“It was a clear acknowledgment that they had no expectations. Genius!” Sheila said. “We were now seven, but all the tables where we sat to eat were for eight. The servers would hurriedly start to remove the extra plate — and every time my sister would insist that they left it, for Luke. 6 years later, tears fall as I recall this.”

Another key point that Sheila made: Include our deceased loved ones’ names in your holiday cards to our families. “The salutations to the three living members of our family are agony,” she wrote in a blog honoring Luke’s life. “All I see is the gaping hole where Luke’s name would once have been. Each card, a reminder that we have lost our Luke. We all see it.”

** A quick note: Some people are grieving the loss of a family member who is still living but that they’ve cut ties with because that person is not safe to be in their lives. This is a complicated type of grief multiple people contacted me about, and while these grievers still very much need your love, acknowledgment and support, they might not want to talk about that person.


What else?

This Christmas, I am looking forward to hearing my sister-in-law take out Clinton’s blowing horn to alert us it’s time to open gifts. In the past five years, she’s gotten pretty good at it. At the dessert table, I’ll take a slice (or three) of a Clinton-inspired dessert that I’ve made for our family, probably something with pistachios. And I’ll try to find a way at family gatherings to mention and honor not only Clinton but also my beloved aunt, Elaine, whom we lost to COVID last year, and my other uncles and cousins who went before her.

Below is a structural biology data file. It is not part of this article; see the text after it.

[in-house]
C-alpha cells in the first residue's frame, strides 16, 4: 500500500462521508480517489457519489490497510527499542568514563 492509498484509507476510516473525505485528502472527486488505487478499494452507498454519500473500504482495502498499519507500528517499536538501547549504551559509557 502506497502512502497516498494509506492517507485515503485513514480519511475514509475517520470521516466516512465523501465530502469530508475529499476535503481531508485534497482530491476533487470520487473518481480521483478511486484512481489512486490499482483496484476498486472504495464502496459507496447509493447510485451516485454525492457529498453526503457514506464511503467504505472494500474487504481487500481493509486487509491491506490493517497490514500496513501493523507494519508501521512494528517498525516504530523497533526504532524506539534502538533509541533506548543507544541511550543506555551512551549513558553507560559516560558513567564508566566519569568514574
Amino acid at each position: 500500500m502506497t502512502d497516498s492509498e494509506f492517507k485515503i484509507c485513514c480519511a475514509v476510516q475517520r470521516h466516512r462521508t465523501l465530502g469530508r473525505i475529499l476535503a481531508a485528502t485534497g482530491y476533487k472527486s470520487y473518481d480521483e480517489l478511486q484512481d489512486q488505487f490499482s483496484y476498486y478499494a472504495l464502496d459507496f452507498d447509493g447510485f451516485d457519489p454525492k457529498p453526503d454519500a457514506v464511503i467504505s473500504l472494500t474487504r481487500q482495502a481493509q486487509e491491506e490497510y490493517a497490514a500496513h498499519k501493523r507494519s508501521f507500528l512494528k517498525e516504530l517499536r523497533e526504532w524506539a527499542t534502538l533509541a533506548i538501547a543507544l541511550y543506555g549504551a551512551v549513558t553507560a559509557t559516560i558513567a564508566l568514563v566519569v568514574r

The holidays will always be tinged with memories of how Clinton suffered and died. But through the love of my family and friends, I can be shaken back into consciousness, reminded through the memories they share and the love they still hold for my brother of how he lived.

Thank you for reading. Please feel free to share with us your perspectives on grief around the holidays. We might use them in a future newsletter.

Until next week,


If what you learned today from these experts spoke to you or you’d like to tell us about your own experiences, please email us and let us know if it is OK to share your thoughts with the larger Group Therapy community. The email gets right to our team. As always, find us on Instagram at @latimesforyourmind, where we’ll continue this conversation.

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More perspectives on today’s topic & other resources

People tend to give you a lot of books after someone dies. Some collect dust. Others, like “Modern Loss: Candid Conversation About Grief. Beginners Welcome,” were helpful for me as I navigated a lot of complicated feelings around being a sibling in grief.

Each year, Compassionate Friends chapters across the country hold candle-lighting events to honor the lives of their members’ deceased children, grandchildren and siblings. This year, some will be virtual while others are in person. Learn more here.

Knowing how to ask for help in the midst of grief is hard. This short list provides a good blueprint of how to help others help you.

Other interesting stuff

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Campus religious groups step into a new realm: mental health counseling. They’ve long counseled students grappling with issues of faith or spirituality and are now adding mental health clinicians in campus religious hubs, and training religious leaders to know when to refer students to psychological care.

Rehab gave a reality TV producer tools that saved his life. Now he’s giving back. Joel Relampagos founded Change Your Algorithm, which provides free mental health classes for those who can’t afford rehab or therapy.


Middle school and high school students in Monterey County have been developing a mental health strategy for their community with such potential that a study on it was recently published in a peer-reviewed journal. Read more about the Gonzales Youth Council’s work here.

Group Therapy is for informational purposes only and is not a substitute for professional mental health advice, diagnosis or treatment. We encourage you to seek the advice of a mental health professional or other qualified health provider with any questions or concerns you may have about your mental health.